Tuesday, April 20, 2010

Why Bees?

OK, so the burning question from many of you has been: Why bees?

A simple question, so I'll do my best to provide a simple answer. (And my sincere apologies for taking so long to get back to this...)

Bees are interesting and cool. In my opinion. Sort-of like Aliens, but with less chest-popping and acid-burning... They both have a queen that lays millions of eggs, and they both live in a hive. And they both have an army of underlings to do their bidding. How cool is that? I loved that movie...

OK, back to the bees. Seriously this time. They are incredibly important to us. Most of our food crops exist because there was a bee that could pollinate a plant, from the simple vegetables grown by the neighbor down the road, to the huge agri-business farms of the Midwest and California. Without bees we would be in trouble. Think about where all your food comes from, the next time you are in the supermarket. Somewhere along the line a bee of some type was involved.

And then there is the nature-geek side of me. (We'll come back to bees in the next post.) David often says I am his National Geographic man. I just find nature and science fascinating. I love to learn and explore anything related to either topic, which I know are vast topics. I'm never bored.

So, that is why bees. They are incredibly important to us for food production, and I think they are interesting.

Next time: Why bees are in trouble and what YOU can do about it!

Sunday, April 18, 2010

In the beginning...

So here it is. My blog. About bees.

Where to start... I have been interested in bees for a number of years now, but never knew where to start. A few introductions to Erin and Phil and I was off and running. You'll hear their names in here every so often. Erin is a master beekeeper here in Maine. Phil is a neighbor and has had bees for over 2 years now. Erin just taught the intro class I took in March.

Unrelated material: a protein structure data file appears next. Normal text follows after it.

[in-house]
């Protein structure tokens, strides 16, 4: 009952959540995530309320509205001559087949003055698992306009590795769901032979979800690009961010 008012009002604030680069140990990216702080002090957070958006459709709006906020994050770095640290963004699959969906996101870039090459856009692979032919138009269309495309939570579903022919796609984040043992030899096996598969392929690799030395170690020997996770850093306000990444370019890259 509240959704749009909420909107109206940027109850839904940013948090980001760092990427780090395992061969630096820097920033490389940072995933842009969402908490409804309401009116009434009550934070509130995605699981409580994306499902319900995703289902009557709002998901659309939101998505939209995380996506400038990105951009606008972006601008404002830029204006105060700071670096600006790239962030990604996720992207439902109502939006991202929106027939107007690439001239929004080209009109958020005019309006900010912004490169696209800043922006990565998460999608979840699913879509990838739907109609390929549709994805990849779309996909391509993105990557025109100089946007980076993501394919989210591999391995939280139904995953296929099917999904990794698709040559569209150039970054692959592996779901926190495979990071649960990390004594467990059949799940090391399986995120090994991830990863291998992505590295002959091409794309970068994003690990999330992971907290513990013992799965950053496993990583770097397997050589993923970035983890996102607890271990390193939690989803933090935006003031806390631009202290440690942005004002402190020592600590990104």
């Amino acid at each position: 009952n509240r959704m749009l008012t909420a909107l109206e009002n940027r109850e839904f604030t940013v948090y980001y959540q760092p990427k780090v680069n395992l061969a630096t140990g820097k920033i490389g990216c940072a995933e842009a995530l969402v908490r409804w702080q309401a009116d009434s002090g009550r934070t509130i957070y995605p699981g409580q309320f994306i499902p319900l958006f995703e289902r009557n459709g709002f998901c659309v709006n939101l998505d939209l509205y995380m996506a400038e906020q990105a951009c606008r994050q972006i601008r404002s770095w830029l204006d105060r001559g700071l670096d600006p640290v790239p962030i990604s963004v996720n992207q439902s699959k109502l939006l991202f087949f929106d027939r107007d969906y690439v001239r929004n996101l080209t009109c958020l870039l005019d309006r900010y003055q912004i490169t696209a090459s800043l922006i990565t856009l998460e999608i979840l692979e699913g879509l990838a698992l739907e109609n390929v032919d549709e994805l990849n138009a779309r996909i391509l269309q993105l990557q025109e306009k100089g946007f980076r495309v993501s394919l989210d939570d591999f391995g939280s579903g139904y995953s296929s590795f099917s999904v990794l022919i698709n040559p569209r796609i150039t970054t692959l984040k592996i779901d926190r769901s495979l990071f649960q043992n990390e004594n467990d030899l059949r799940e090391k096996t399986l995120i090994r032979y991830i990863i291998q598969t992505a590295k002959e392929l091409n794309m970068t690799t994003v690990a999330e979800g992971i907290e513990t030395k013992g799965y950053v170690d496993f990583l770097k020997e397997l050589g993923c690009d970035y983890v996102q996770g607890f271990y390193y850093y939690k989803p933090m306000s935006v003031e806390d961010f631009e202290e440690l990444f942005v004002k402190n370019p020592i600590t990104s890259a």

Anyway, back to me and the bees... Bees are fascinating. And oh so important for agriculture. So many of the fruits and vegetables we eat are pollinated by bees. Much of the meat we eat is fed with feed (corn) that is pollinated by bees. Without bees we would be in trouble. And bees are not doing well.

So I decided it was time to jump in and learn about bees, and contribute in my own little way. Erin has said that a few small bee keepers won't make much of a difference, but I'd like to think I'm part of the solution. It makes me feel better.

So I am a novice bee keeper. I know enough to be dangerous. There is a TON I don't know, but hopefully will learn with out making too many mistakes. And I know I will make mistakes. And I will post them all here for you to read about. So what I am going to do: start from the beginning of experience with bees. And post all the details, boring and otherwise. I welcome your comments.